Date: 18 November 2020

Over recent years pastoral farmers throughout New Zealand have been asking local drilling contractors to precision plant their winter feed crops in order to lift crop yields. The introduction of fodder-beet into the domestic market provided the catalyst for precision planting on dairy and dry-stock farms and over the last two-three years there has been a shift away from conventional drilling of swedes to precision planting.

PGG Wrightson Seeds, the leaders in the domestic swede seed market worked closely with drilling contractors in Southland, the largest swede growing region in New Zealand, to help develop the market. Field trials showed some impressive results in terms of yield increases over traditional style planting. Contractors have been strong advocates in the swede market, as they could see the benefits on offer to farmers and it also extended their drilling season.

In 2017 PGG Wrightson Seeds teamed up with Seed Innovations, utilising the knowledge and expertise the company has in seed pelleting to formulate and produce a product suitable for swedes. The pelleting of seed is particularly suited to bulb crops such as fodder beet and swedes, because a large proportion of the dry-matter yield is based around the bulb, and the precision placement of seed allows the crop the space to grow to its genetic potential.

The finished product now includes a combination of PGG Wrightson Seeds’ Ultrastrike® seed treatment technology, which includes insecticide, fungicide and molybdenum, all combining to protect seedlings and enhance early crop growth, in addition to Seed Innovations’ Splitkote seed pelleting technology, allowing the precision placement of seed and subsequent yield gains. The pelleting material increases the seed size by approximately 600%, enabling precision planters to easily pick up the seed on the plates before placement in the soil.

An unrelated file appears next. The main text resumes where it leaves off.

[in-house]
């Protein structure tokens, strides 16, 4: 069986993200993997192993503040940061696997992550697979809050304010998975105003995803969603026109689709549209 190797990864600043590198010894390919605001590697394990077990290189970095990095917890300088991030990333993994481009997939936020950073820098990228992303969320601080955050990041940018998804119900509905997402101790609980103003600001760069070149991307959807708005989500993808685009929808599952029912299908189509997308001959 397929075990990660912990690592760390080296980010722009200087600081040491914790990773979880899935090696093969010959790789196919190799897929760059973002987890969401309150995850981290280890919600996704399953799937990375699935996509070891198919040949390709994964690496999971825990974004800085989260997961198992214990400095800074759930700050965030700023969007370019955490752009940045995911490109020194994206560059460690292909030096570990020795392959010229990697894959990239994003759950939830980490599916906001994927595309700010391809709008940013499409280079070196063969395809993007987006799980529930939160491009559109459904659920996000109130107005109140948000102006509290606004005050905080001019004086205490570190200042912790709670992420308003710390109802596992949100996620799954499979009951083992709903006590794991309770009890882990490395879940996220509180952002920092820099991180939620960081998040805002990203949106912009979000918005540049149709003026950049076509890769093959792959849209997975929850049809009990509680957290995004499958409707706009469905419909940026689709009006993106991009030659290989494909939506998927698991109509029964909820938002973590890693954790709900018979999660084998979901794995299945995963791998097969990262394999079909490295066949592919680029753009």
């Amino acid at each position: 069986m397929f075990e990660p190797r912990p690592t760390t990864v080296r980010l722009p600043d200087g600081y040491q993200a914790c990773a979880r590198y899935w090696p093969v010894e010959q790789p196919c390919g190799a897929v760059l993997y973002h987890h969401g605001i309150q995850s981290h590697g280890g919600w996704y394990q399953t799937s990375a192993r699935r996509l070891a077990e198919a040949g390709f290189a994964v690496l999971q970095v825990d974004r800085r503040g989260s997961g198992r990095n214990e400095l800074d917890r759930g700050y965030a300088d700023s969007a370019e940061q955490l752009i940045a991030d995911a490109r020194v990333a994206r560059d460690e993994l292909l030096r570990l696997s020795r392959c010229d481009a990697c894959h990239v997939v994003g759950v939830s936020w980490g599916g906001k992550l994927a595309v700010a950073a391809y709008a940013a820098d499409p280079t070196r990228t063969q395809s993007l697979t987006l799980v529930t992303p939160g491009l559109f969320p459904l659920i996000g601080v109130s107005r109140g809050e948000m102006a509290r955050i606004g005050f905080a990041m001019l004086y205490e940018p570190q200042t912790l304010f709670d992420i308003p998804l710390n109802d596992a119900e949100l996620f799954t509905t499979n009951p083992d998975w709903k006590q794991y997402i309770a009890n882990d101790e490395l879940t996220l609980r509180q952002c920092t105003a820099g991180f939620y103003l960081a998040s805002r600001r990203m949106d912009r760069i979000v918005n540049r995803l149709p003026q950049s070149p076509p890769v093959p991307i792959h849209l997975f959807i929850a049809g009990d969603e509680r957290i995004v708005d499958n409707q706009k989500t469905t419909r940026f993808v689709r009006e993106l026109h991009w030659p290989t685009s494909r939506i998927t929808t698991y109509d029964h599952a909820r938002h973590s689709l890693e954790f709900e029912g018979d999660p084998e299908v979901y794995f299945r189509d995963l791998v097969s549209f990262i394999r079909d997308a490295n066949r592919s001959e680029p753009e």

PGG Wrightson Seeds’ Sales Agronomist in Southland, Brian Young says it is smart technology and not just a matter of putting a coating around the seed to increase the size. “It takes little moisture to germinate the seed as it absorbs moisture from the soil and air, then the seed swells up and splits the coat, allowing the seed to germinate. We have found over the last two to three years that it germinates as well as, if not better than traditional seeds in dry conditions”.

Sown at 90,000 seeds per hectare, at a 22 cm seed spacing in 50 cm rows, Ultrastrike® pelleted swede seed delivers approximately 350 gm per hectare of seed, compared to conventional sowing rates of 800 to 1,000 gm per hectare. Paddock preparation is important with precision sowing, as is ongoing crop monitoring. Brian says, “because we are sowing fewer seeds per hectare we can’t afford to lose plants to insects and weeds, so it is important to be pro-active with monitoring and crop management”. Another benefit of precision planting is that many drills contain a fertiliser box, which allows fertiliser to be placed directly under the seed at drilling - this is particularly beneficial for swedes, which have a shallow root system and are generally poor foragers of nutrients.

Precision sowing swedes is gaining traction with farmers who are wanting to put more focus on better yielding crops to reduce the cost per kilogram of dry-matter grown. Brian says, “often we can focus too much on the up-front cost, but the reality is, if we can grow 17,000 to 19,000 kgDM per hectare at around $1,400 ha, then that is 7 to 8 cents per kgDM, which is a cheap source of winter feed.”

PGG Wrightson Seeds currently has five swede varieties on the market available in pelleted format. The company is also looking to explore opportunities for precision planting in the bulb turnip market, after some promising early trials.

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